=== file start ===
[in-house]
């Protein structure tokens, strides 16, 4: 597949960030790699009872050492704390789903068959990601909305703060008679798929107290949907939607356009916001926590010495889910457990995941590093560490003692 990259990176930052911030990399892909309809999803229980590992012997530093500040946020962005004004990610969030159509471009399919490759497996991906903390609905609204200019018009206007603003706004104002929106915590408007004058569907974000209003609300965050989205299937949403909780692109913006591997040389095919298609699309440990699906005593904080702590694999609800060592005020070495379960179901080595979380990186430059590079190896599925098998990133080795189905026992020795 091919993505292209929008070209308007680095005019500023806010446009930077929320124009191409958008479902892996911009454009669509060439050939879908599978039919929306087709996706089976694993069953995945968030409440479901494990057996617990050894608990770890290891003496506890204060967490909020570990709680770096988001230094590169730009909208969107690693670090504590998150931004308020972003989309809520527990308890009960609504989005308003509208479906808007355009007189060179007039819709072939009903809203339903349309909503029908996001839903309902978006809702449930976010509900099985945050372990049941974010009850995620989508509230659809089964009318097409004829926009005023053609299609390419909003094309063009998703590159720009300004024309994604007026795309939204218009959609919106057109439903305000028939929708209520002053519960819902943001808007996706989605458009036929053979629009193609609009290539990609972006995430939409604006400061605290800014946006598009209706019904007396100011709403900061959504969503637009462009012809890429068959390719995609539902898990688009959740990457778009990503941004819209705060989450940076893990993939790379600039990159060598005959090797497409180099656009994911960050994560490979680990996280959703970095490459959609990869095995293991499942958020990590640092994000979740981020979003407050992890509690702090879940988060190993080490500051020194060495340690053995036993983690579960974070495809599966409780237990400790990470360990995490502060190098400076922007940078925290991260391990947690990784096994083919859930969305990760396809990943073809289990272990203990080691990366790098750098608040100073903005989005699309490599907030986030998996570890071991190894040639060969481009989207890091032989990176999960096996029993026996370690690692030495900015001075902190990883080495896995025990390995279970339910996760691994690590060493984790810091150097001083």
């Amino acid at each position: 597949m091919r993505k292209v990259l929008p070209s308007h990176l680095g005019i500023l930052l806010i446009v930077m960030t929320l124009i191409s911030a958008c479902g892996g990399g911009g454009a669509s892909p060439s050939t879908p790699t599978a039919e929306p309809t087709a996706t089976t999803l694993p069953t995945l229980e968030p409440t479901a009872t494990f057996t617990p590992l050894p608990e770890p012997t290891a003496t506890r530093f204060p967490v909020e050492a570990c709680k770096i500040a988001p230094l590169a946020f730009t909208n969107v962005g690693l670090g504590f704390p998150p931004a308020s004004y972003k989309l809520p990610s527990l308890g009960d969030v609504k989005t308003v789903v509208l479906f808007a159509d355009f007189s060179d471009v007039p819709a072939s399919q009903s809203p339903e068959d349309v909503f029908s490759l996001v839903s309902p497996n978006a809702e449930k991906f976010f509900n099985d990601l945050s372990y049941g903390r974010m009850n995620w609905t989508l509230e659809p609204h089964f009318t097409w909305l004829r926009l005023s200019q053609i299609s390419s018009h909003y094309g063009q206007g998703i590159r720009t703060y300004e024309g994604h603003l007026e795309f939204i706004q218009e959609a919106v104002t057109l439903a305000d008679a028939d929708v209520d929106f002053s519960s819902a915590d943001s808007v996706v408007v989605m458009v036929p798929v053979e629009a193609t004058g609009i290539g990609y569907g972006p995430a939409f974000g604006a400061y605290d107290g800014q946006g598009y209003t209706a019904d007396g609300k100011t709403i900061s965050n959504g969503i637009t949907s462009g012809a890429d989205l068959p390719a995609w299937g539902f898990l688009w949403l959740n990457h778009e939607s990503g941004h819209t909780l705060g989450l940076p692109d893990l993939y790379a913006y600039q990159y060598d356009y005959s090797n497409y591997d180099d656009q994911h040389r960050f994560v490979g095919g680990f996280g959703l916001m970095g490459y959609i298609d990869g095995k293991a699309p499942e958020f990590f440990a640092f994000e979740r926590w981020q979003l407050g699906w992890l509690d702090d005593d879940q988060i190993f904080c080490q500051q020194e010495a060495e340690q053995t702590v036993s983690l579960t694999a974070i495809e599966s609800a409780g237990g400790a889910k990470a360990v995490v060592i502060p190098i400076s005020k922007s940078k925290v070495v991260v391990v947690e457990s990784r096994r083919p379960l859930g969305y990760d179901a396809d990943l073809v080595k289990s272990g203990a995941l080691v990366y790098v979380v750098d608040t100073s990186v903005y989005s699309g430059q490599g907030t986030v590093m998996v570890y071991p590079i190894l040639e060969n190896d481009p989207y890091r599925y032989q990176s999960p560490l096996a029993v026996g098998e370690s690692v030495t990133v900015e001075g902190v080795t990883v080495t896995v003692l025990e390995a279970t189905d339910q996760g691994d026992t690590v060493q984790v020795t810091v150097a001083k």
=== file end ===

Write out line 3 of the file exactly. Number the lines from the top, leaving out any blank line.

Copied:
């Amino acid at each position: 597949m091919r993505k292209v990259l929008p070209s308007h990176l680095g005019i500023l930052l806010i446009v930077m960030t929320l124009i191409s911030a958008c479902g892996g990399g911009g454009a669509s892909p060439s050939t879908p790699t599978a039919e929306p309809t087709a996706t089976t999803l694993p069953t995945l229980e968030p409440t479901a009872t494990f057996t617990p590992l050894p608990e770890p012997t290891a003496t506890r530093f204060p967490v909020e050492a570990c709680k770096i500040a988001p230094l590169a946020f730009t909208n969107v962005g690693l670090g504590f704390p998150p931004a308020s004004y972003k989309l809520p990610s527990l308890g009960d969030v609504k989005t308003v789903v509208l479906f808007a159509d355009f007189s060179d471009v007039p819709a072939s399919q009903s809203p339903e068959d349309v909503f029908s490759l996001v839903s309902p497996n978006a809702e449930k991906f976010f509900n099985d990601l945050s372990y049941g903390r974010m009850n995620w609905t989508l509230e659809p609204h089964f009318t097409w909305l004829r926009l005023s200019q053609i299609s390419s018009h909003y094309g063009q206007g998703i590159r720009t703060y300004e024309g994604h603003l007026e795309f939204i706004q218009e959609a919106v104002t057109l439903a305000d008679a028939d929708v209520d929106f002053s519960s819902a915590d943001s808007v996706v408007v989605m458009v036929p798929v053979e629009a193609t004058g609009i290539g990609y569907g972006p995430a939409f974000g604006a400061y605290d107290g800014q946006g598009y209003t209706a019904d007396g609300k100011t709403i900061s965050n959504g969503i637009t949907s462009g012809a890429d989205l068959p390719a995609w299937g539902f898990l688009w949403l959740n990457h778009e939607s990503g941004h819209t909780l705060g989450l940076p692109d893990l993939y790379a913006y600039q990159y060598d356009y005959s090797n497409y591997d180099d656009q994911h040389r960050f994560v490979g095919g680990f996280g959703l916001m970095g490459y959609i298609d990869g095995k293991a699309p499942e958020f990590f440990a640092f994000e979740r926590w981020q979003l407050g699906w992890l509690d702090d005593d879940q988060i190993f904080c080490q500051q020194e010495a060495e340690q053995t702590v036993s983690l579960t694999a974070i495809e599966s609800a409780g237990g400790a889910k990470a360990v995490v060592i502060p190098i400076s005020k922007s940078k925290v070495v991260v391990v947690e457990s990784r096994r083919p379960l859930g969305y990760d179901a396809d990943l073809v080595k289990s272990g203990a995941l080691v990366y790098v979380v750098d608040t100073s990186v903005y989005s699309g430059q490599g907030t986030v590093m998996v570890y071991p590079i190894l040639e060969n190896d481009p989207y890091r599925y032989q990176s999960p560490l096996a029993v026996g098998e370690s690692v030495t990133v900015e001075g902190v080795t990883v080495t896995v003692l025990e390995a279970t189905d339910q996760g691994d026992t690590v060493q984790v020795t810091v150097a001083k």